Can the Christian church and the LGBT community co-exist in civility and peace? Moreover, can they do so while not demanding the other conform to their distinct beliefs and convictions?
This seems to increasingly be a pressing and challenging question, especially as we see developments like we saw this fall with the subpoenaing of sermons in Houston, and the pressuring of various Christian-owned businesses.
As Christians are clearly called to love our neighbors—gay, straight, or otherwise—how do we do so under such unreasonable to pressure to “get with the program”?
Recently, we’ve also seen the launching of Evangelicals for Marriage Equality, which tells us that evangelical faith and marriage redefinition to involve same-sex couples are totally sympatico, like peas and carrots. Author Matthew Vines, a very articulate young man and a self-described “theologically conservative Christian,” wishes to convince us in his book, “God and the Gay Christian,” that a true and correct reading of Scripture — contrary to a consistent, 2000-year orthodoxy — actually embraces and supports homosexual sex.
The Methodist Church — in order to avoid a painful split in their flock — proposed what they called “a way forward” through this thicket, which simply left it up to inidividuals to decide for themselves what they believed. Not surprisingly, the project failed. A belief system that allows each person to determine for himself or herself what is right fails to be an actual belief system. If it becomes everything, it becomes nothing.
Others propose a third way for the church, calling for what they term a “generous spaciousness,” where open dialogue between the two sides can happen in a safe and affirming environment in our congregations, affirming each view. But doesn’t a church that simply affirms what and who we are as we enter the church fail to be a church? Don’t we join a church or particular faith system to become something other than what we are? We seek transformation rather than affirmation. And real transformation is seldom “safe,” as it requires us to die to ourselves. This is Christ’s unavoidable call.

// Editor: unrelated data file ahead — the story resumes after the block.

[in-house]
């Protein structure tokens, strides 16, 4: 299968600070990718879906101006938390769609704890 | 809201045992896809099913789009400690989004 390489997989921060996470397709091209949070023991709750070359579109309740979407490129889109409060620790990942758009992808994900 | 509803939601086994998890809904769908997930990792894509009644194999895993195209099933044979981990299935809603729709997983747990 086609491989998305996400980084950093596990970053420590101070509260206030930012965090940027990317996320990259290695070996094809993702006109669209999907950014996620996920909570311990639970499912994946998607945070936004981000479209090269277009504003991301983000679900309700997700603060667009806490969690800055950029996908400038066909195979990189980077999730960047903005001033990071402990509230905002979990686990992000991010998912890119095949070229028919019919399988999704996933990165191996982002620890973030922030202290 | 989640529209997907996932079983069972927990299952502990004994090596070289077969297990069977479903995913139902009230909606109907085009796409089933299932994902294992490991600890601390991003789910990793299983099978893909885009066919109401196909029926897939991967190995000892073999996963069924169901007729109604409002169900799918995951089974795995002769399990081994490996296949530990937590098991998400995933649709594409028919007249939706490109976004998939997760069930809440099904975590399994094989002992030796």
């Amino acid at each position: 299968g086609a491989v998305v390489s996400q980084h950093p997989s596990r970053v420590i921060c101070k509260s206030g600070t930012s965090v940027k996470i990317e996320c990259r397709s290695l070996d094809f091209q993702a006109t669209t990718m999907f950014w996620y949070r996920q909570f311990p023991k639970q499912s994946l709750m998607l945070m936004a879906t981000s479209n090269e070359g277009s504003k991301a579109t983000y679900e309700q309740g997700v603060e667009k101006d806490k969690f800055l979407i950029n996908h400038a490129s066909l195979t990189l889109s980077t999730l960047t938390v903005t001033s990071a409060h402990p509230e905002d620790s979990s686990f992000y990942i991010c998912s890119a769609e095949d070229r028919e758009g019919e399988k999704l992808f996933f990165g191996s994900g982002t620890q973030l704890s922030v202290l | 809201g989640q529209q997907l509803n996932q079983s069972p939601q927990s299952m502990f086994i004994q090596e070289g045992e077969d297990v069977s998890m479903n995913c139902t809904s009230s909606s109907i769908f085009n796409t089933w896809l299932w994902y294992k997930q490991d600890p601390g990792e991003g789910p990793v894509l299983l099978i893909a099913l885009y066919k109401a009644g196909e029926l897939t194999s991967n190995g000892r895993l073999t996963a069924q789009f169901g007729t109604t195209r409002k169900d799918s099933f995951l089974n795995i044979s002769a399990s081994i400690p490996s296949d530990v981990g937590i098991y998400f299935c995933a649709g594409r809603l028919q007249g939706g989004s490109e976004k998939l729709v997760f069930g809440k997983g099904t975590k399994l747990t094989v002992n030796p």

But, culturally, it seems as if the call to compromise one’s convictions is all directed at the Christians.
So, is there actually a way through, an alternative to the current extreme positions of reactionary, out-of-hand condemnation or an uncritical, unquestioned embrace of and encouragement of homosexuality at the expense of biblical orthodoxy?
There is indeed, and it’s not based on hopeful happy-talk or the avoidance of the deeply felt convictions that divide us. It’s not what well-intentioned, but ultimately misguided and unrealistic organizations like Evangelicals for Marriage Equality and others present. That is, as Dietrich Bonhoeffer called it in his classic “The Cost of Discipleship,” cheap grace, or the “preaching of forgiveness without requiring repentance.” No, what I’m advocating is an adherence to basic Christianity, and it works for both sides. Christ’s command to “love thy neighbor as thyself” is no less authoritative or direct than his call to a particular sexual ethic.
So, the way through is found in a very fundamental Christian reality, centered in Christ Himself who is, as Scripture tells us, “full of both grace and truth.” This provides not a third or middle way, but theway — because it is centered in the founder of our faith. It simply means we deal with the person — whoever he or she is — with uncompromising grace. And with the issue of the Christian sexual ethic with uncompromising truth. For grace without truth is nothing more than mushy sentimentalism. Truth without grace is abusive. An equal measure of each, working together, toward others and ourselves, is the only thing that gives real meaning and substance to both. Grace and Truth are found in three fundamental, unavoidable truths of “mere Christianity”:
- Every person is created by and deeply loved by God. Everyone, no exceptions.
- Unfortunately, everyone is burdened with a terminal illness: sin. Everyone, no exceptions, none more or less than another.
- Therefore, everyone is desperately separated from God, in absolute need of turning from our sin, seeking healing and new life which comes only from surrender and submission to Christ. Each of us, no exceptions.
These truths are what I call in my new book, “Loving My (LGBT) Neighbor,” the “great equalizers,” putting us all on the same level, no one higher or better than another, regardless of what our sexual stories might be. Christianity does not allow us to withhold grace from anyone, as it has not been withheld from us. But it also doesn’t allow us to tailor its truths to our own liking, as so many are now attempting to do. Doing so becomes something other than Christianity.
This means welcoming same-sex attracted people to our churches, loving and receiving them with bountiful warmth in grace. Absolute, with no reserve. But it also means calling them just as warmly to a new life of obedience in and surrender to the demands of Christ, just as we do for anyone else who comes through its doors and shares its pews week after week: the gossips, the cheaters, the adulterers, the gluttons, the unjust, the prideful, all of them. This is treating them just as we would anyone else who comes seeking the living water that never runs dry which only Christ can provide. This is equality. This is taking the individual and the faith seriously. And it provides hope because Christianity is about restoration and the invitation to life, and life more abundantly.
Image copyright Moody Publishers.
Glenn T. Stanton is the director of family formation studies at Focus on the Family and the author of the newly released “Loving My (LGBT) Neighbor: Being Friends in Grace and Truth.”